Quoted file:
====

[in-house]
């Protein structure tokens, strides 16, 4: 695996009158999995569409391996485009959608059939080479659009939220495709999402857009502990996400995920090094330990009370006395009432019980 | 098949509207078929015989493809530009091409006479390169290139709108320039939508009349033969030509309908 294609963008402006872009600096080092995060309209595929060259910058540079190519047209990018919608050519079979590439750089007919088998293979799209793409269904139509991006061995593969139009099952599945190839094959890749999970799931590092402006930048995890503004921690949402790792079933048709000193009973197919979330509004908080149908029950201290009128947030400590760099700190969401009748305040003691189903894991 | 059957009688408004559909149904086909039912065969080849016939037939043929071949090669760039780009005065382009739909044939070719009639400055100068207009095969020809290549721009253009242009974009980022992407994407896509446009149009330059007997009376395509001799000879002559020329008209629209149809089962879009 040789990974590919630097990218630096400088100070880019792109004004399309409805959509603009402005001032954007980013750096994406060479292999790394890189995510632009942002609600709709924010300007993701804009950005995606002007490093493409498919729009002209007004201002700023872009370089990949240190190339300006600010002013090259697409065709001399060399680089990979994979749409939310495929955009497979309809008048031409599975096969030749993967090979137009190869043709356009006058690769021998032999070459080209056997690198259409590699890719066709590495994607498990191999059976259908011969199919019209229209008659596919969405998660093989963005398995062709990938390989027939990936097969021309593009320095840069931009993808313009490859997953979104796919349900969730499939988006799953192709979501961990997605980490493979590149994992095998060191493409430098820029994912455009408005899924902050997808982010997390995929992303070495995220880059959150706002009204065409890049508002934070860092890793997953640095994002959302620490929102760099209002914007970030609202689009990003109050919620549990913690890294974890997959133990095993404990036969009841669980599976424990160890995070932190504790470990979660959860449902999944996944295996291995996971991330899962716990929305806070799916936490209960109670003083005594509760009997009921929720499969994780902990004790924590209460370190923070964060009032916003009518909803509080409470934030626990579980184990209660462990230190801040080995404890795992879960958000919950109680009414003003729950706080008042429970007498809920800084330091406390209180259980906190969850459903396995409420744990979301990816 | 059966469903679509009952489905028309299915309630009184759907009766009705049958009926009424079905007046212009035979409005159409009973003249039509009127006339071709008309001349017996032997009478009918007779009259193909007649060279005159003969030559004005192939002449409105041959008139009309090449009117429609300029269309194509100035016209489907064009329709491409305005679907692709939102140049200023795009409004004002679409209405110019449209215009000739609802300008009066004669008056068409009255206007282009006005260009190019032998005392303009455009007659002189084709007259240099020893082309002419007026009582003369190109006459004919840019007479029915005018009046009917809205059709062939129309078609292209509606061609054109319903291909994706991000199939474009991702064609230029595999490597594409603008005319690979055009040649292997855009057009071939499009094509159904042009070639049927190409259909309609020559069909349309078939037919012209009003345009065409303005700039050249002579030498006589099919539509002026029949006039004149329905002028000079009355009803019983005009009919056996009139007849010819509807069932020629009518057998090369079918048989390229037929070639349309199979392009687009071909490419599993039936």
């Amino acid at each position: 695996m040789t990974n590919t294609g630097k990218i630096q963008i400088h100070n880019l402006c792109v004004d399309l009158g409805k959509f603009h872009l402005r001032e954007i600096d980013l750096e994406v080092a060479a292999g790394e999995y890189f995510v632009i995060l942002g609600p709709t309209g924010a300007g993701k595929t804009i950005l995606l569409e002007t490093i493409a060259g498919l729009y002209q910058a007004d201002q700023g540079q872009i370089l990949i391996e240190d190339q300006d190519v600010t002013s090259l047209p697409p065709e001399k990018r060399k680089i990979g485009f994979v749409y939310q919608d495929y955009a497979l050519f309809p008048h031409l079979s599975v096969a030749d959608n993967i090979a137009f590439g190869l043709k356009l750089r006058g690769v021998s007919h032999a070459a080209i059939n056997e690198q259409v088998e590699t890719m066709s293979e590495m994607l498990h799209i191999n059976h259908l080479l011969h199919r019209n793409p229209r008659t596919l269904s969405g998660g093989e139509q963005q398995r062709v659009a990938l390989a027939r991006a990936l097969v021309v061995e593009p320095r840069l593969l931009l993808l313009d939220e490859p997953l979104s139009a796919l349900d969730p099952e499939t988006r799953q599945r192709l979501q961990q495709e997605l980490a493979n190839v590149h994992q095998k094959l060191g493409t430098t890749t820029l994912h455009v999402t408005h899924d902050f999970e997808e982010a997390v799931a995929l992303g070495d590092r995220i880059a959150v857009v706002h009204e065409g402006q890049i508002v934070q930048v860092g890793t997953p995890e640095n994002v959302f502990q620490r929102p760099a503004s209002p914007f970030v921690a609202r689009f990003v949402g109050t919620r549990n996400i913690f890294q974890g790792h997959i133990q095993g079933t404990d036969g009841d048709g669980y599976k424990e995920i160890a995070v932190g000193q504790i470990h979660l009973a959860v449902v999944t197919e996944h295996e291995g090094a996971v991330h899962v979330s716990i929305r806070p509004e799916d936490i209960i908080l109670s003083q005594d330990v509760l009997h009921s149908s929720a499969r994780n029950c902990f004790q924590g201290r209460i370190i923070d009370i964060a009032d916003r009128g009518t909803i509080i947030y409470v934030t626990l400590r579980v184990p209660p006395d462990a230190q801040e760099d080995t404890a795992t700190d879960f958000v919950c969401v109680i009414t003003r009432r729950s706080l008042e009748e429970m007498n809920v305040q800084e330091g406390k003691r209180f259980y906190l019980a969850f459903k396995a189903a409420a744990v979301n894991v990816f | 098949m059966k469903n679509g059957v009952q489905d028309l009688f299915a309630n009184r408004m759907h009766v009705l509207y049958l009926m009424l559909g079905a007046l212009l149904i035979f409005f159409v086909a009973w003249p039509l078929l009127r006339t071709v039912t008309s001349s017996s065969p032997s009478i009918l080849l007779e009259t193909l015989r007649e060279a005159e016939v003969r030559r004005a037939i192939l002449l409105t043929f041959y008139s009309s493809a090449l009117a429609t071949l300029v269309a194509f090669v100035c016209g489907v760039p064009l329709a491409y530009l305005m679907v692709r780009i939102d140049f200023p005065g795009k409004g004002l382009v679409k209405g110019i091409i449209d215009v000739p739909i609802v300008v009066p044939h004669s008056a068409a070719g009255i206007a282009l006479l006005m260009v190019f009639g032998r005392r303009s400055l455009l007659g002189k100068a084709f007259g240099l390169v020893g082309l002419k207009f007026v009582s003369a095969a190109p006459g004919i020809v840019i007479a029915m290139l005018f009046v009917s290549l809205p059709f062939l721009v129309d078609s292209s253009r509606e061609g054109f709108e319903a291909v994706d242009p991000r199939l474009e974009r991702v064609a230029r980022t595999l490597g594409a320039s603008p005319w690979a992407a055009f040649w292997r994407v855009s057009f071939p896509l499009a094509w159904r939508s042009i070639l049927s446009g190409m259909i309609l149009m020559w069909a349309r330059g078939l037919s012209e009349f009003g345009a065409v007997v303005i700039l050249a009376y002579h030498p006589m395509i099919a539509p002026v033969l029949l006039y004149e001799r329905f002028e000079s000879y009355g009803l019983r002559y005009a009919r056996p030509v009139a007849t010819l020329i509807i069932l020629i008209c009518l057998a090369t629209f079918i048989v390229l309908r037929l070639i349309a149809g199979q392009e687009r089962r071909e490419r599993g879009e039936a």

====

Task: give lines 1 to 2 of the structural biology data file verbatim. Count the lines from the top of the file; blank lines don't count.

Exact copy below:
[in-house]
């Protein structure tokens, strides 16, 4: 695996009158999995569409391996485009959608059939080479659009939220495709999402857009502990996400995920090094330990009370006395009432019980 | 098949509207078929015989493809530009091409006479390169290139709108320039939508009349033969030509309908 294609963008402006872009600096080092995060309209595929060259910058540079190519047209990018919608050519079979590439750089007919088998293979799209793409269904139509991006061995593969139009099952599945190839094959890749999970799931590092402006930048995890503004921690949402790792079933048709000193009973197919979330509004908080149908029950201290009128947030400590760099700190969401009748305040003691189903894991 | 059957009688408004559909149904086909039912065969080849016939037939043929071949090669760039780009005065382009739909044939070719009639400055100068207009095969020809290549721009253009242009974009980022992407994407896509446009149009330059007997009376395509001799000879002559020329008209629209149809089962879009 040789990974590919630097990218630096400088100070880019792109004004399309409805959509603009402005001032954007980013750096994406060479292999790394890189995510632009942002609600709709924010300007993701804009950005995606002007490093493409498919729009002209007004201002700023872009370089990949240190190339300006600010002013090259697409065709001399060399680089990979994979749409939310495929955009497979309809008048031409599975096969030749993967090979137009190869043709356009006058690769021998032999070459080209056997690198259409590699890719066709590495994607498990191999059976259908011969199919019209229209008659596919969405998660093989963005398995062709990938390989027939990936097969021309593009320095840069931009993808313009490859997953979104796919349900969730499939988006799953192709979501961990997605980490493979590149994992095998060191493409430098820029994912455009408005899924902050997808982010997390995929992303070495995220880059959150706002009204065409890049508002934070860092890793997953640095994002959302620490929102760099209002914007970030609202689009990003109050919620549990913690890294974890997959133990095993404990036969009841669980599976424990160890995070932190504790470990979660959860449902999944996944295996291995996971991330899962716990929305806070799916936490209960109670003083005594509760009997009921929720499969994780902990004790924590209460370190923070964060009032916003009518909803509080409470934030626990579980184990209660462990230190801040080995404890795992879960958000919950109680009414003003729950706080008042429970007498809920800084330091406390209180259980906190969850459903396995409420744990979301990816 | 059966469903679509009952489905028309299915309630009184759907009766009705049958009926009424079905007046212009035979409005159409009973003249039509009127006339071709008309001349017996032997009478009918007779009259193909007649060279005159003969030559004005192939002449409105041959008139009309090449009117429609300029269309194509100035016209489907064009329709491409305005679907692709939102140049200023795009409004004002679409209405110019449209215009000739609802300008009066004669008056068409009255206007282009006005260009190019032998005392303009455009007659002189084709007259240099020893082309002419007026009582003369190109006459004919840019007479029915005018009046009917809205059709062939129309078609292209509606061609054109319903291909994706991000199939474009991702064609230029595999490597594409603008005319690979055009040649292997855009057009071939499009094509159904042009070639049927190409259909309609020559069909349309078939037919012209009003345009065409303005700039050249002579030498006589099919539509002026029949006039004149329905002028000079009355009803019983005009009919056996009139007849010819509807069932020629009518057998090369079918048989390229037929070639349309199979392009687009071909490419599993039936």